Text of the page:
An examination of Australia's condition, outlook and option's for the first half of the 21st century. Read more about “Australia 2050”
People often ask me to explain how the mind of a genius works. I explain that is seeing connections that others don’t, a good memory recall, and a wide ranging interest in knowledge. The final piece is the ability to put everything together in a way that solves problems, and makes the people think. When I opened and started to read Australia 2050, my first impression was that it is the soul of a genius living in a book.
Australia 2050: An Examination of Australia’s Condition, Outlook, and Options for the First Half of the 21st Century is produced by Australia’s Centre for Strategic Analysis, an activity undertaken by Future Directions International Pty Ltd, and published by Sid Harta publishers in Melbourne.
Even with just a casual glance through the pages, the books presents itself as will written, accurately academically referenced, and current sourced publication, in a highly readable font, well spaced and contains legible diagrams and tables. The book is close to 350 pages and is amazingly priced at $39.95.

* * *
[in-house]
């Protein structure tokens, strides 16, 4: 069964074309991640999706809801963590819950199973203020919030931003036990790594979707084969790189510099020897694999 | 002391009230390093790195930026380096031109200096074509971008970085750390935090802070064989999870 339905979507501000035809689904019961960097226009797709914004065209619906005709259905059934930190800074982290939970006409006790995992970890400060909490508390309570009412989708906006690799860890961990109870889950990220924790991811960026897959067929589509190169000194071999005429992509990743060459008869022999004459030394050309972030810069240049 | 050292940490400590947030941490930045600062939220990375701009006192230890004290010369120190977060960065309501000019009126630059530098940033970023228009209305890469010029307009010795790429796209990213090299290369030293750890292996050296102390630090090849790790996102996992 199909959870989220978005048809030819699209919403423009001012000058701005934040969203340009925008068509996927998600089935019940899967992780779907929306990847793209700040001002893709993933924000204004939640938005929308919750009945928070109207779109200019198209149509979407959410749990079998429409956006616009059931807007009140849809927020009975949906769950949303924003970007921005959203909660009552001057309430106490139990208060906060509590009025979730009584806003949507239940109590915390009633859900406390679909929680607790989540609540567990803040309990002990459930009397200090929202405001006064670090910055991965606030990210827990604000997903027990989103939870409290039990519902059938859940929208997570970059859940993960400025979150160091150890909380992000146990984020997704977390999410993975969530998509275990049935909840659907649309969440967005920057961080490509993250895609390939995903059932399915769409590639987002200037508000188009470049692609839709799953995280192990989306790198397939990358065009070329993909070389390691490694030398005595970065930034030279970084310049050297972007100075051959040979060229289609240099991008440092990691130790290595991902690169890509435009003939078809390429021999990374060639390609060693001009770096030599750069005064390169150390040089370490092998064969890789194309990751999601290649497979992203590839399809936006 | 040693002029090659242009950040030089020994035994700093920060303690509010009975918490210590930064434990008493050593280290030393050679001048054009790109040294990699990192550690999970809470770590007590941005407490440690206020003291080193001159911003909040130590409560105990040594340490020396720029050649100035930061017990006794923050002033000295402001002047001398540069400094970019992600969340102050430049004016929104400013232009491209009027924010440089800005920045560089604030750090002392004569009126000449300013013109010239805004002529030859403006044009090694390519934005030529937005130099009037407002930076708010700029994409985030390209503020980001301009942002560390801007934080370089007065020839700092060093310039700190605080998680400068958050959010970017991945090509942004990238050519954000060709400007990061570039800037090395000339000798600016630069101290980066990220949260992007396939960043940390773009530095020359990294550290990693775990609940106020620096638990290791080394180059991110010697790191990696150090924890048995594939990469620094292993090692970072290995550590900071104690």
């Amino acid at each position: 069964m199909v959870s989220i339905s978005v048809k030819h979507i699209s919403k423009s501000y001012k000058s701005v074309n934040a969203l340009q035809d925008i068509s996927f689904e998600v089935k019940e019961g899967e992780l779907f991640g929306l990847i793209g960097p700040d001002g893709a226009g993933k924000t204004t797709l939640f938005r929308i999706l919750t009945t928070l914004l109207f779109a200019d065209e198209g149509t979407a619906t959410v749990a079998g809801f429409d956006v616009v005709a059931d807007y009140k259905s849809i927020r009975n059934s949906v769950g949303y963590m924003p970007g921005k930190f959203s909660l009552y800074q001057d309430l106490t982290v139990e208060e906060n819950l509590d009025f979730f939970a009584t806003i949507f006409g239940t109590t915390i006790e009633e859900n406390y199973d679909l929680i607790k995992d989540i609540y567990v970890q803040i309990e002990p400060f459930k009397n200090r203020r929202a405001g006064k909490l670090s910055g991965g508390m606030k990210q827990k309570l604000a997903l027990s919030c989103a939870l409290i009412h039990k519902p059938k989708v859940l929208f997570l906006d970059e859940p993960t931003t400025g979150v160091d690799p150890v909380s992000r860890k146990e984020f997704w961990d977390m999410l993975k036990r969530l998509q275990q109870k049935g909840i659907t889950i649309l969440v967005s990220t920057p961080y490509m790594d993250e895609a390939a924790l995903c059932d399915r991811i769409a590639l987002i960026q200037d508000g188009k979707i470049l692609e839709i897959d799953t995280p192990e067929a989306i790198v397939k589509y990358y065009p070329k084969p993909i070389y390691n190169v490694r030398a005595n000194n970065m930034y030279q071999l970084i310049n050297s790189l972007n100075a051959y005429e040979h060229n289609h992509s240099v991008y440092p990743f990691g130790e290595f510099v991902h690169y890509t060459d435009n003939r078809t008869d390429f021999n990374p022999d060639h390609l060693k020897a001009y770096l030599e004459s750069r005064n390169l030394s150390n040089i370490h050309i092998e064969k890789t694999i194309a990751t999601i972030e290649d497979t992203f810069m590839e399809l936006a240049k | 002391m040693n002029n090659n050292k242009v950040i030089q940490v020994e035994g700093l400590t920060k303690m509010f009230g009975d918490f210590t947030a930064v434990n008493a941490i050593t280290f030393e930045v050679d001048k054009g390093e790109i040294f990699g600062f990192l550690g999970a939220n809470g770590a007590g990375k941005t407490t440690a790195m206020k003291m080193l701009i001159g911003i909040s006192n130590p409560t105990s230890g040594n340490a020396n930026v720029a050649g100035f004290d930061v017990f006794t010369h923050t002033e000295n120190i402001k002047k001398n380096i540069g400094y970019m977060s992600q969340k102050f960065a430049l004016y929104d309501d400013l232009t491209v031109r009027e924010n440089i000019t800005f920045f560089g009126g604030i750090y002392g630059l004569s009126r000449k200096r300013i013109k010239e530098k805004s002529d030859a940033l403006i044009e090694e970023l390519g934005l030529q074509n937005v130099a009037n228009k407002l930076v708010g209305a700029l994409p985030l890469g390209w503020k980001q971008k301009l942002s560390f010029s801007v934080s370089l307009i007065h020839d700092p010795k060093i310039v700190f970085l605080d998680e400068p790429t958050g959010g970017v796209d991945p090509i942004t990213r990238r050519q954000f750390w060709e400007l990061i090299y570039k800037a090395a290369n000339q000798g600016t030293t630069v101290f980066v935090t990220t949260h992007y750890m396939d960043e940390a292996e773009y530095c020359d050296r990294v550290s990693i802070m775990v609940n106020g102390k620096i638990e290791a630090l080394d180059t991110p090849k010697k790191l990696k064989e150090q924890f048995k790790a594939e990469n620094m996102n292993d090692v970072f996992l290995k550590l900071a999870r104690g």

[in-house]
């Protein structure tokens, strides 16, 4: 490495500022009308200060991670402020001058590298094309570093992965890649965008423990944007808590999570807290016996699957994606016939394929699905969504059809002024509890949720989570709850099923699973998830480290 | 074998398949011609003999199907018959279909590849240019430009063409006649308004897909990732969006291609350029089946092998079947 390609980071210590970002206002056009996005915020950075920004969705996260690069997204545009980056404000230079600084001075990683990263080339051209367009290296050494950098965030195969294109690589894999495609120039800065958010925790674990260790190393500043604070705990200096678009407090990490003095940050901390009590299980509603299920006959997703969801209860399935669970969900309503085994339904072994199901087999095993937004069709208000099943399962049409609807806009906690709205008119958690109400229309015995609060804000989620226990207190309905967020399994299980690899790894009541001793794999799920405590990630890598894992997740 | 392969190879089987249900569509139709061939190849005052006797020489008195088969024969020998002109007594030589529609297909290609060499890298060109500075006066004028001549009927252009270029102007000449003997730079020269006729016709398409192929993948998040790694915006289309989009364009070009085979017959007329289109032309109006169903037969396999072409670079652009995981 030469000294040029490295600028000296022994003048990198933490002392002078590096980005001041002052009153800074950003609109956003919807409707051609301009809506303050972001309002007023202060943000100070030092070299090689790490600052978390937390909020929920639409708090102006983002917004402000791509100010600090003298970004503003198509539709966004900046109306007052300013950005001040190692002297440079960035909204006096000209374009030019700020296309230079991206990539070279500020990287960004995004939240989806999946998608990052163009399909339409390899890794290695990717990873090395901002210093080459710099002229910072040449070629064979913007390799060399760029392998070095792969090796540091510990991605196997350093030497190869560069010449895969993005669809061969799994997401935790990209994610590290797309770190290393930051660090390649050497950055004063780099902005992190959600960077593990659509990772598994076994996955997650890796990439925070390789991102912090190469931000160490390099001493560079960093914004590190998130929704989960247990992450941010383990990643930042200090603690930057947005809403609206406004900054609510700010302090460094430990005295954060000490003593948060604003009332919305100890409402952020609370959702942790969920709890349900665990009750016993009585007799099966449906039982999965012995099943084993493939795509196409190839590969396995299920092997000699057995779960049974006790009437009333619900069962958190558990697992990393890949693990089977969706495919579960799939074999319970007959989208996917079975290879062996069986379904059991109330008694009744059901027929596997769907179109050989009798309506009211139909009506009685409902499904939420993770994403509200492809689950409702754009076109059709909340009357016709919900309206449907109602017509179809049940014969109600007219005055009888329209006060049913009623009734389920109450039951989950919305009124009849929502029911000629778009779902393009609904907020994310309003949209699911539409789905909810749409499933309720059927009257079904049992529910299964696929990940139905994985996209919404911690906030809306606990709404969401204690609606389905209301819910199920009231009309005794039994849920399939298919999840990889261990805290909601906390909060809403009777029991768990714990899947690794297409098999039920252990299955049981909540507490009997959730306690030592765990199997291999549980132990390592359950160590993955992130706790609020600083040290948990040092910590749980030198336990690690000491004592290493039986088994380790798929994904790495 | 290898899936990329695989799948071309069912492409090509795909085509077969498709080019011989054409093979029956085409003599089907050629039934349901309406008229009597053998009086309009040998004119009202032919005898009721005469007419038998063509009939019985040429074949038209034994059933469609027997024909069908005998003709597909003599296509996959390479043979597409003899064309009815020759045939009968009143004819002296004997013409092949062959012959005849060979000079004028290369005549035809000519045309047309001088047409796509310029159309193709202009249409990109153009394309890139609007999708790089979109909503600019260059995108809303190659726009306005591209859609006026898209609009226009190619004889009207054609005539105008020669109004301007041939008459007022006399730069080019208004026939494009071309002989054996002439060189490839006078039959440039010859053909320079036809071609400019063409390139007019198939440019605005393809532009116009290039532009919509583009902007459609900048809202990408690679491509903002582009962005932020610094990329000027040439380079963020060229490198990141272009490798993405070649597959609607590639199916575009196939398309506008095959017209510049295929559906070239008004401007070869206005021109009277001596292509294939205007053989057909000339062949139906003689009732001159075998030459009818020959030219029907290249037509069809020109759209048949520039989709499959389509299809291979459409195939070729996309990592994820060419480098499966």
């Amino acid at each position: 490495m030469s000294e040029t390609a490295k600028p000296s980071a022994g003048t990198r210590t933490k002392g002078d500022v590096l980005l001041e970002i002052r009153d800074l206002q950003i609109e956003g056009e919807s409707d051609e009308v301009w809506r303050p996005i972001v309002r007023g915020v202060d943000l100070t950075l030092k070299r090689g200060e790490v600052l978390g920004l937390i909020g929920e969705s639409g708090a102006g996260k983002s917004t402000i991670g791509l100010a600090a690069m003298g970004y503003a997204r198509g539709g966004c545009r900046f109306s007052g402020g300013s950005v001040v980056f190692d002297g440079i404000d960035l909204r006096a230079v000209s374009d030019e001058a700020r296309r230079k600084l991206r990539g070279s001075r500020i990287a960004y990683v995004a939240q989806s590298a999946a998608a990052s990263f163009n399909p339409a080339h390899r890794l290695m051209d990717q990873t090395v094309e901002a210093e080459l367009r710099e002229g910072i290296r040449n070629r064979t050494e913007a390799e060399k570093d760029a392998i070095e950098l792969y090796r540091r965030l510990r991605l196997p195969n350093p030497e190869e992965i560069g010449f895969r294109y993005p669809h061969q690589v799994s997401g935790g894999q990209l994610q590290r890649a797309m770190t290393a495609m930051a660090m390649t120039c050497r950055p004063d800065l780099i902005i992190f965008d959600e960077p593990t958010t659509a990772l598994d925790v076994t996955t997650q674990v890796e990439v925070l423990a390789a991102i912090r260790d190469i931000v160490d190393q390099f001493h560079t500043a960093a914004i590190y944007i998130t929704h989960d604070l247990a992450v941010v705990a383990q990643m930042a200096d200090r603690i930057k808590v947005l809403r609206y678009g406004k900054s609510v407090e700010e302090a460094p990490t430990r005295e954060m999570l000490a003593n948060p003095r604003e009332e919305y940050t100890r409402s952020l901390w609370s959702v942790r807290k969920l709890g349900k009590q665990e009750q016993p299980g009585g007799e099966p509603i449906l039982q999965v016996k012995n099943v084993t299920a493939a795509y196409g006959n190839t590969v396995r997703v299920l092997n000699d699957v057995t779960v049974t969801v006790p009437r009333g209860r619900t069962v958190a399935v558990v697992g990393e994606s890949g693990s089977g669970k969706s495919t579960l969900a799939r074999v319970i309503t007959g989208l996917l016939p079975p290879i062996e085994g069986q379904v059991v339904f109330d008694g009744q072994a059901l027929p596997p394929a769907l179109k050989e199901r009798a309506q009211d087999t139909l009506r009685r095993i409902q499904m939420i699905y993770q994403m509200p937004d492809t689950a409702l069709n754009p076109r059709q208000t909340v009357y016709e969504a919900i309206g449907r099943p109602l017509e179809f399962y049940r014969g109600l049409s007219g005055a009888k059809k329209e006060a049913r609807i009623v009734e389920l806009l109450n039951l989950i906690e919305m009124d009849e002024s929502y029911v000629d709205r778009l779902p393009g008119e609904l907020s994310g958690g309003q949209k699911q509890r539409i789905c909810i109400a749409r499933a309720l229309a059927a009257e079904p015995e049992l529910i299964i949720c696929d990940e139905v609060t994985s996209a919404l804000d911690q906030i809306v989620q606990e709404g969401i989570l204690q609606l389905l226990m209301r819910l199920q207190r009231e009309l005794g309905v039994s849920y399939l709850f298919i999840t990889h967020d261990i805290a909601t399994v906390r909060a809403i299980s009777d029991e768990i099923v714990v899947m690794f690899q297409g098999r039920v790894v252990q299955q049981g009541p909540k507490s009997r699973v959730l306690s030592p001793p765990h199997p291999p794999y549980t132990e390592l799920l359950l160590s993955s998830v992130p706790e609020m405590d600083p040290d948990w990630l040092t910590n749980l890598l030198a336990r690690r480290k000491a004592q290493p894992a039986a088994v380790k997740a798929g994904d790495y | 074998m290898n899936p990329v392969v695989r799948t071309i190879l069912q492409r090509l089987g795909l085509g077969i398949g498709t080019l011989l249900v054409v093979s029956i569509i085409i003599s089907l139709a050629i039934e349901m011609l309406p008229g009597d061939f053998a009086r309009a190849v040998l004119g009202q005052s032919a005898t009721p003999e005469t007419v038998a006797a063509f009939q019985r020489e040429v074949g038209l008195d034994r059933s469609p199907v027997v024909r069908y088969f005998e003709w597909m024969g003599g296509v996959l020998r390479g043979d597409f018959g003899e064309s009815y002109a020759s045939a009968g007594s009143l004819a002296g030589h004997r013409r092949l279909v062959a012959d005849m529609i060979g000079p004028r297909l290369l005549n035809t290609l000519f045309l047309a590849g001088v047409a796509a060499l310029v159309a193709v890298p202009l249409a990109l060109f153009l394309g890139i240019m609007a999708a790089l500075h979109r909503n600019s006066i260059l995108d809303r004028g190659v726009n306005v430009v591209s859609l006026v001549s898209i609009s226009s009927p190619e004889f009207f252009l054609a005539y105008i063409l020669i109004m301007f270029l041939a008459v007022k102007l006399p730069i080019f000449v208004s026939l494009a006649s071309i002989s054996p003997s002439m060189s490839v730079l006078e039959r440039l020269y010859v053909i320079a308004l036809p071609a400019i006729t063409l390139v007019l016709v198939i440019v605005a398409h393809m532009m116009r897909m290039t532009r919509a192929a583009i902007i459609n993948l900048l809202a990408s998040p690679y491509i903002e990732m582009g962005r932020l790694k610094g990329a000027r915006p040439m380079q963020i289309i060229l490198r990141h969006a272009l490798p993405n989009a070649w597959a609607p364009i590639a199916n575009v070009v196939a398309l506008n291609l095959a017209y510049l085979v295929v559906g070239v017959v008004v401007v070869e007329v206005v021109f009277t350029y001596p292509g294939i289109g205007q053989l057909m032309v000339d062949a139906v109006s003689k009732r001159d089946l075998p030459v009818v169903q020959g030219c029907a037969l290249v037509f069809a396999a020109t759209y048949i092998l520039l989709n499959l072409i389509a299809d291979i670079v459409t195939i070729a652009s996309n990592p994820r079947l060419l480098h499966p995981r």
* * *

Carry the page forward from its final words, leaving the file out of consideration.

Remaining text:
The chapters and appendixes include;
But now with the pleasantries out of the way, let me tell you what is so exciting about this book. The book is designed to create debate, offer suggestions, and inspires the minds of today to think and plan for our future. This is a powerful publication of a total picture of Australia based in history and projected forward within a local and global context. You can almost feel that this a history book from the future which fell back in time, it ignites and drives you to reflect forward on the current state of interplays between Australians and their interactions with both the environment and the global village.
Of special note is the section on Australia's National Security And Intelligence. Requirements In A Transforming Global Environment. This area of the book is of most interest to our membership, and it is a compressive analysis of the challenges we face today. What is most interesting is the books ability to create linkages to other parts of the books, with the other considerations of our age and discipline. It makes you realise the complexities and dynamic connections between National Security and the infrastructure of Australian society, government and the business community. This book makes you think.
In closing, I would like to suggest that if you get the opportunity, find a copy of this book, read it, and prepare yourself for the debate that this book is sure to start.